Biodefense Policy Landscape Analysis

PNNL scientists designed a tool to help stakeholders assess the nation's preparedness for biological-based dangers, also known as biothreats. 


The Biodefense Policy Landscape Analysis Tool (B-PLAT) captures and visualizes information about U.S. policy and law that  protect its citizens and others around from intentional biological attacks. 


Use the Biodefense Policy Landscape Analysis Tool online at

Created by PNNL scientists Rachel Bartholomew and Kristin Omberg, B-PLAT incorporates information from biodefense-related policy documents, including presidential directives and the U.S. Code. These documents spell out more than 400 duties and responsibilities on the part of 22 federal departments and agencies in the realm of biodefense.

The current version of B-PLAT  features enduring biodefense responsibilities from the following sources:

  • Homeland Security Presidential Directive (HSPD) 9: Defense of United States Agriculture and Food
  • HSPD-10: Biodefense for the 21st Century
  • HSPD-18: Medical Countermeasures Against Weapons of Mass Destruction
  • HSPD-21: Public Health and Medical Preparedness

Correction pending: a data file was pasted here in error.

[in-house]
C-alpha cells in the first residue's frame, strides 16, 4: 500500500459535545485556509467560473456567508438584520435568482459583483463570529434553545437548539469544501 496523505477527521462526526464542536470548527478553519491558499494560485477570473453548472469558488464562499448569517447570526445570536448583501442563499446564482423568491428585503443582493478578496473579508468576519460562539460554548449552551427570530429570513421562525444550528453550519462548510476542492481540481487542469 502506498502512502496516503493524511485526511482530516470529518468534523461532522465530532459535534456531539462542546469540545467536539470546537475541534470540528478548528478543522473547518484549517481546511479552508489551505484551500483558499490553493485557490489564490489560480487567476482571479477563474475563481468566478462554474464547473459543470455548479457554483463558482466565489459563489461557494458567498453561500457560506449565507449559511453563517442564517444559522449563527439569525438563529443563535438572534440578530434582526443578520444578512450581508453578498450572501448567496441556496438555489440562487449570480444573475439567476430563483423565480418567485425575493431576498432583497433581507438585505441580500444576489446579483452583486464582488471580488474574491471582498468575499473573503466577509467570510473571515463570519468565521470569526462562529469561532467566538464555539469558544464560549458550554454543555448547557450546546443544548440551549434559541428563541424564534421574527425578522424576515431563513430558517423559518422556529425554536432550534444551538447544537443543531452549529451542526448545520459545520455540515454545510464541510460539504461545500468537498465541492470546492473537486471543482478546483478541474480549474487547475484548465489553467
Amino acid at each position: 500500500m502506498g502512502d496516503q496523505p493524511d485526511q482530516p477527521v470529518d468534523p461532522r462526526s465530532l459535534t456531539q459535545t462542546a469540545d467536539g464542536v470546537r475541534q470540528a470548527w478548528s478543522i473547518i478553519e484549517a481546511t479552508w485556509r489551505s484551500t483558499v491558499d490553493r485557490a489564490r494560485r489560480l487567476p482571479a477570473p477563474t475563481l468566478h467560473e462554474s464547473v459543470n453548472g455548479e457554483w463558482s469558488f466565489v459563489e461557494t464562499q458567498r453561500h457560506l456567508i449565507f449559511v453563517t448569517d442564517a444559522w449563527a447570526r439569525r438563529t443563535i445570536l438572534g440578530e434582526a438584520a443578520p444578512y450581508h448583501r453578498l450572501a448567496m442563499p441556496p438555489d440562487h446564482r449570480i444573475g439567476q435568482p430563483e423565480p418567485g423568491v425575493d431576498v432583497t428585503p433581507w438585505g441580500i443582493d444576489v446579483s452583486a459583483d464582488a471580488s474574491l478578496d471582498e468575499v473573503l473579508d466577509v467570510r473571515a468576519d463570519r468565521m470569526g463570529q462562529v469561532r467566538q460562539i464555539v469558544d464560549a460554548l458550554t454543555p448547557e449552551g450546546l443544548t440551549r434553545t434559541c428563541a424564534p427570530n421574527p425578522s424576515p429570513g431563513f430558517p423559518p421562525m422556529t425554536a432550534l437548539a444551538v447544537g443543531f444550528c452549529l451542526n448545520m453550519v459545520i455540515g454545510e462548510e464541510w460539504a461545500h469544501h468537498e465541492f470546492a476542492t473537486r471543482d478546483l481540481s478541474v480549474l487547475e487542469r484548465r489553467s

• Presidential Policy Directive 21: Critical Infrastructure Security & Resilience
  • 6 USC: Title 6 of the U.S. Code, Domestic Security
  • 7 USC: Title 7 of the U.S. Code, Agriculture
  • 42 USC: Title 42 of the U.S. Code, The Public Health and Welfare
  • 49 USC: Title 49 of the U.S. Code, Transportation
  • 50 USC: Title 50 of the U.S. Code, War and National Defense

In addition, version 2.0 allows a user to cross-reference responsibilities to the five goals of the 2018 National Biodefense Strategy.


B-PLAT pulls biodefense policy information into one place to visually navigate the mass of information with ease. For example, a user can quickly see which agencies are responsible for certain actions that ensure food security or internationally relevant activities. Or, the user can sort which directives and sections of code have been enacted to protect against potential terrorist attacks or mitigate the effects of infectious disease through the development of medical countermeasures.

Thousands of biothreat combinations are easily sorted with clickable boxes and links that enable a user to drill down to specific topics of interest. From there, the user can sort the strands of relevant information that link areas of concern, agencies, code and directives, and other information. The tool also offers a storehouse of details that display when a user hovers the cursor over a topic of interest.

The tool is free to use and available to scientists, government officials, and others interested in protecting people from biological-based threats.

To learn more, watch from BPLAT co-creator Kristin Omberg speak about biodefense at the Northwest Science Media Workshop in 2020. 

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